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843
Enhancing Pathogen Identification Using a Comprehensive PCR System in Adult and Pediatric Patients with Meningitis and a Negative Gram Stain

Session: Poster Abstract Session: CNS Infections: Diagnostic Tools and Outcome Predictors
Friday, October 10, 2014
Room: The Pennsylvania Convention Center: IDExpo Hall BC
Background: Meningitis with a negative CSF Gram stain represents a diagnostic and therapeutic challenge, as the majority of the causative organisms are unknown. Novel and fast molecular techniques may increase the detection of the etiological agents.

Methods: Patients admitted to 4 hospitals in Houston, TX between Nov. 2008 - Mar. 2014 with community-acquired meningitis (fever, headache, vomiting, photophobia, stiff neck, focal neurological symptoms), CSF cell count > 5 cells/mm3 and a negative CSF Gram stain were eligible.  Residual patient CSF underwent additional testing by a research use only version of the FilmArray™ Meningitis / Encephalitis panel (FA ME, BioFire Diagnostics, LLC). The panel requires 200 µL CSF and simultaneously tests for 6 bacteria (S. pneumoniae, N. meningitidis, S. agalactiae, H. influenzae, L. monocytogenes, E. coli K1), 8 viruses (Herpes simplex types 1, 2, 6, Cytomegalovirus, Epstein-Barr virus [EBV], Enterovirus, Parechovirus, Varicella zoster virus [VZV]) and 2 fungi (Cryptococcus neoformans and gattii).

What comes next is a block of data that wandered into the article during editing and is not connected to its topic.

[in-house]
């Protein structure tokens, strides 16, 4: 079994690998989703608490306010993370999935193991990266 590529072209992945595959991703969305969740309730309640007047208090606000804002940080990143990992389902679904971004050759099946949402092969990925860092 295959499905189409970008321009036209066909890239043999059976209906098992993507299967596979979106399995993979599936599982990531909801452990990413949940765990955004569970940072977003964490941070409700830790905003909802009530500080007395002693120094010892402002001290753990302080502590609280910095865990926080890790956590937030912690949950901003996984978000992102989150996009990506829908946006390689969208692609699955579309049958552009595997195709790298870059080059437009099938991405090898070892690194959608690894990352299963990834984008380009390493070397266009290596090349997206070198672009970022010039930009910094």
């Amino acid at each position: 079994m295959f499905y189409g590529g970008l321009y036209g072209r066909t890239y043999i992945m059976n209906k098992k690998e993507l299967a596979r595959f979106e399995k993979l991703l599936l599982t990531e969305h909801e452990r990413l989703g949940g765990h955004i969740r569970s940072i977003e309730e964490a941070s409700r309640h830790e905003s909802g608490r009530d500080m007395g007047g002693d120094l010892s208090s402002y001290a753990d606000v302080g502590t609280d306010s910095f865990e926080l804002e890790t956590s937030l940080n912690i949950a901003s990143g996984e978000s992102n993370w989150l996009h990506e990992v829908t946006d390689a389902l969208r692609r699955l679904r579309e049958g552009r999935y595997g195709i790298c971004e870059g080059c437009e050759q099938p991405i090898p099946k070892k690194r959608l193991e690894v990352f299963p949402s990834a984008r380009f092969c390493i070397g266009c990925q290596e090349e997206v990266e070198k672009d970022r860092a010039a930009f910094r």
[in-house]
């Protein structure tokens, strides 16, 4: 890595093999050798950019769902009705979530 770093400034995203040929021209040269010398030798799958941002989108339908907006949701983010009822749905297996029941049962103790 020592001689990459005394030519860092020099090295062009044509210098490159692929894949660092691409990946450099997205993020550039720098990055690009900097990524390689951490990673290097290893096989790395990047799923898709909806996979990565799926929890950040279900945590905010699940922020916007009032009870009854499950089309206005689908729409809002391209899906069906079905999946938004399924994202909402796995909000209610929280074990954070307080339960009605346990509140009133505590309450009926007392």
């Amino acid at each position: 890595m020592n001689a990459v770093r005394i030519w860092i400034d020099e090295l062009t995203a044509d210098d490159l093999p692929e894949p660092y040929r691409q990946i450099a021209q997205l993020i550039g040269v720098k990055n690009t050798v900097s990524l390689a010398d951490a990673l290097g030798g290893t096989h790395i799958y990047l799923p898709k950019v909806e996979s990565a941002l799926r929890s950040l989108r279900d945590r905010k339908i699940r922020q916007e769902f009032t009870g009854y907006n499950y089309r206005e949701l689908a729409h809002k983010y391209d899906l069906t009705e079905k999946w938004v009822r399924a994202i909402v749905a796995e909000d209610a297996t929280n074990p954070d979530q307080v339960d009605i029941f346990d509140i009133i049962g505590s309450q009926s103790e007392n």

Results: Of the 149 patients enrolled, 48 (32.2%) had residual CSF (38 adults, 10 children < age 18) available for FA ME testing.  Pathogens were identified in 14 (29.2%) of 48 samples by standard evaluation and 15 (31.2%) by FA ME.  Among FA ME results, viral pathogens were most common [EBV (8), HSV2 (3), VZV (3), HSV1 (1), enterovirus (1)], followed by bacterial [S. pneumoniae (2)] and fungal [C. neoformans (1)].  Co-detections were present in 6 patients (12.5%); EBV was present in all (6) along with VZV (2), HSV1 (1), HSV2 (1), C. neoformans (1), and S. pneumoniae (1).   In 8 (16.6%) patients, FA ME identified pathogens not previously identified.  Standard evaluations identified pathogens in 5 (15.2%) of 33 FA ME negative samples [West Nile Virus (WNV) (4), Histoplasma capsulatum(1)].

Conclusion: Testing with the FA ME panel resulted in pathogen detections not previously recognized and for which treatment is recommended. The FA ME panel did not, however, detect some pathogens identified by standard techniques; assays for WNV and Histoplasma are not contained on the panel. Rapid, comprehensive testing for the most common pathogens causing meningitis will aid in the diagnosis and treatment of patients with meningitis.

Susan Wootton, MD1, Elizabeth Aguilera, MD1, Lucrecia Salazar, MD2, Andrew Hemmert, PhD3 and Rodrigo Hasbun, MD, MPH4, (1)Pediatrics, University of Texas Health Science Center, Houston, TX, (2)Division of Infectious Diseases, University of Texas Medical School at Houston, Houston, TX, (3)BioFire Diagnostics, LLC, Salt Lake City, UT, (4)The University of Texas Health Science Center at Houston, Houston, TX

Disclosures:

S. Wootton, None

E. Aguilera, None

L. Salazar, None

A. Hemmert, BioFire Diagnostics: Employee, Salary

R. Hasbun, None

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